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Sunday, March 24, 2019  Spokane, Washington  Est. May 19, 1883
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Sports >  Outdoors

Idaho leads region’s increased aquatic invasive species boat inspection efforts

The crew at the Idaho boat inspection station on Interstate 90 east of Fourth of July Pass inspects a boat from Alberta for invasive species such as zebra mussels as it's owners bring it into the state. (Rich Landers / The Spokesman-Review)
The crew at the Idaho boat inspection station on Interstate 90 east of Fourth of July Pass inspects a boat from Alberta for invasive species such as zebra mussels as it's owners bring it into the state. (Rich Landers / The Spokesman-Review)

Clarification: Inflatable, non-motorized watercraft UNDER 10 feet long are the ONLY vessels exempt from purchasing a state Invasive Species Sticker or equivalent before launching in Idaho waters.

Boaters traveling in and out of Washington, Idaho and Montana are noticing increased emphasis this season on inspections for invasive aquatic species on watercraft ranging from yachts to kayaks, rafts and paddleboards.

Last year at this time, Montana, Wyoming, Washington, Oregon and Idaho were the only states in the West still free of invasive quagga and zebra mussels, which can cause massive damage to waterways, fisheries, irrigation facilities and more.

The list was reduced further last summer after invasive mussels larvae were confirmed in two Montana reservoirs including the famed fishing waters of the Missouri River.

The tiny mussels can clog pipes, foul dams, and cover beaches, and they can travel from one part of the country to another by hitching rides on trailered boats and other watercraft.

David Moershel, a Spokane fisherman traveling recently with a drift boat after fishing the Missouri near Craig, Montana, was stopped at a new mandatory inspection station in Montana on Highway 200 near Rogers Pass. He was allowed to proceed quickly since he was leaving the state.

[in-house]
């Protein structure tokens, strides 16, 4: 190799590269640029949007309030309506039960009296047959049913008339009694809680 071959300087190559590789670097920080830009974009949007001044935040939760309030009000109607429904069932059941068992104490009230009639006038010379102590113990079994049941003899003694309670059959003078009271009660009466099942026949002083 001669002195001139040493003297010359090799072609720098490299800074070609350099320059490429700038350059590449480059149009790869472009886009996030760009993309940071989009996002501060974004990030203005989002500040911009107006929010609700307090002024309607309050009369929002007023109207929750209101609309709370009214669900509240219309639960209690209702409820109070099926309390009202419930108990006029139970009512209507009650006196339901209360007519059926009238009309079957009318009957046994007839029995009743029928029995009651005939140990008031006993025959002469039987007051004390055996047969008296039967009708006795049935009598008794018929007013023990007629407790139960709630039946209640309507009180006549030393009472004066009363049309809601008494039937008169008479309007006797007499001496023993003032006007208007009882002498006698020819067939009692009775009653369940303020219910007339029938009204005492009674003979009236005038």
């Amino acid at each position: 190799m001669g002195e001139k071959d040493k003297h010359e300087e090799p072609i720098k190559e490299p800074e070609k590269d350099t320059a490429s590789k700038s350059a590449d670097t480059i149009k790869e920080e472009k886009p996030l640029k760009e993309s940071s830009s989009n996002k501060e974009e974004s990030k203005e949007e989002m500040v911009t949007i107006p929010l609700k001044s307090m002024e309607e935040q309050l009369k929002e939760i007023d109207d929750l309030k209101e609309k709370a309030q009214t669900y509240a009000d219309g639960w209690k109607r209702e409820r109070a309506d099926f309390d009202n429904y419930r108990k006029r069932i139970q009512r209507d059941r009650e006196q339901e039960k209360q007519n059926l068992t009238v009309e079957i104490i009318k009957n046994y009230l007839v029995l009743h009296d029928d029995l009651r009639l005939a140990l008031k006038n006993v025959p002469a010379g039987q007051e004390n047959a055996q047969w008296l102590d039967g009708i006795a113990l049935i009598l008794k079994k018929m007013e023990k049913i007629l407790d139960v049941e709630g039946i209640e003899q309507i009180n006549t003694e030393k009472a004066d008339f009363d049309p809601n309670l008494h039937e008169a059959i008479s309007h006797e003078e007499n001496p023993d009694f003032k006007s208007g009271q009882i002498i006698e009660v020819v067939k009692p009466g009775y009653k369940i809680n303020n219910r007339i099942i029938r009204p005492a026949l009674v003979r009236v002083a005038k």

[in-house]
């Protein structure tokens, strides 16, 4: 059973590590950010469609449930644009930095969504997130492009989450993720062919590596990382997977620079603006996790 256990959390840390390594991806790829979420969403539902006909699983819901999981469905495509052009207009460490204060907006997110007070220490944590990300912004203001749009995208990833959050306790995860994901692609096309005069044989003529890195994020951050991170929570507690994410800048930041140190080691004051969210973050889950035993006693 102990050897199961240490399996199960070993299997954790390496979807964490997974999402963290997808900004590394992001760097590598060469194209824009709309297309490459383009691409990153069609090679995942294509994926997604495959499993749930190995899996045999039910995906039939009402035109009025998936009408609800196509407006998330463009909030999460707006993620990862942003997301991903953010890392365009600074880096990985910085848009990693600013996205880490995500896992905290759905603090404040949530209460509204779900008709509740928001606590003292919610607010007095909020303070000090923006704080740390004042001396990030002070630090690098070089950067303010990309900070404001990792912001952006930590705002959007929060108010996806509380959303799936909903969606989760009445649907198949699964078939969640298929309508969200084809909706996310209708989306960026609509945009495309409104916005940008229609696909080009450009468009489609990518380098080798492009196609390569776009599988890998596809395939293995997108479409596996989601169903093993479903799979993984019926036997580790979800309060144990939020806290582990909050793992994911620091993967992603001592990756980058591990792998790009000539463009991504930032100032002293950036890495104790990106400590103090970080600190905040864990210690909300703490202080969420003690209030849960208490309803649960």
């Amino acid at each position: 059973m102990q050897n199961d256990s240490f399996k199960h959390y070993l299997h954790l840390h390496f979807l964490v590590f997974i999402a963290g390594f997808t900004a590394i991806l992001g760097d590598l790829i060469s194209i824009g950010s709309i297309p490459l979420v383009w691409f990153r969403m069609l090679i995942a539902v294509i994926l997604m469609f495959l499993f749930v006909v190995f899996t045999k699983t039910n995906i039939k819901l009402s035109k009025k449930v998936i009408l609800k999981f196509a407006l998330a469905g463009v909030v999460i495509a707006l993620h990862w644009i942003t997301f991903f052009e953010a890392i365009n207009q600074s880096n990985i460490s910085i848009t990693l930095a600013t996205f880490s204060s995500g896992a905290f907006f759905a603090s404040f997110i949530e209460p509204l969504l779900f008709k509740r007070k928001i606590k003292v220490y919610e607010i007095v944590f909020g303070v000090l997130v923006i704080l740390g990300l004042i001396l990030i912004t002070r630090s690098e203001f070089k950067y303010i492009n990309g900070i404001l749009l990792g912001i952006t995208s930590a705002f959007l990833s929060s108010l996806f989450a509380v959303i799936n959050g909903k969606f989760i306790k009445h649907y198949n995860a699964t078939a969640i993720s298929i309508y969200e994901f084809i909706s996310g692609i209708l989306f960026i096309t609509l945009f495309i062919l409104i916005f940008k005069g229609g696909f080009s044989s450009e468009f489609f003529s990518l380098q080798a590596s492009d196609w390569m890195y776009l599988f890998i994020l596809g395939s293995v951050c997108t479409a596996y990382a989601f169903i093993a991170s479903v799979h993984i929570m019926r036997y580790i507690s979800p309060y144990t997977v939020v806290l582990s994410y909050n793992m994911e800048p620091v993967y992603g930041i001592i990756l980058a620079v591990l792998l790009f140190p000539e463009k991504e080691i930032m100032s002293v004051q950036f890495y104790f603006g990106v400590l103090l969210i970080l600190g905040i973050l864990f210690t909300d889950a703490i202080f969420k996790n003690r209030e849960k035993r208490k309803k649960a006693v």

He was stopped again during the trip in Idaho east of Fourth of July Pass at the Cedars station established in 2009. The Idaho inspectors pulled his craft aside for a hot power wash after determining the boat had contacted Montana’s infested waters.

“They were very courteous and got me on my way fast,” he said.

Had he been traveling recently, he would have encountered yet another station. Washington has a new inspection station on I-90 west of the Idaho state line that’s been open the past two weekends. The sign asks all craft 10 feet and longer to stop in.

“We’ve opened the station on an interim basis while hoping a bill in the Legislature is passed so we get funding to run them on a more permanent basis,” said Madonna Luers, Washington Fish and Wildlife Department spokeswoman in Spokane.

The station is still working out the kinks and better highway signage is planned based on feedback from boaters, she said. “Officers had to chase down a few vehicles that went by without stopping last weekend,” she said.

Washington has been operating watercraft inspection stations at points of entry off and on since 2008. “This year, we’re trying to improve our effort, and the Spokane station will operate four days a week, as well as a station at Plymouth near the Tri-Cities,” said Jesse Schultz, of the Fish and Wildlife Department’s Aquatic Invasive Species Unit in Olympia.

If fouled watercraft are detected at the state line, they will be decontaminated at the agency’s regional office in Spokane Valley, he said.

Westbound boaters who stop at Idaho’s check stations can get an inspection verification receipt to speed up their stop at the Washington station, he said.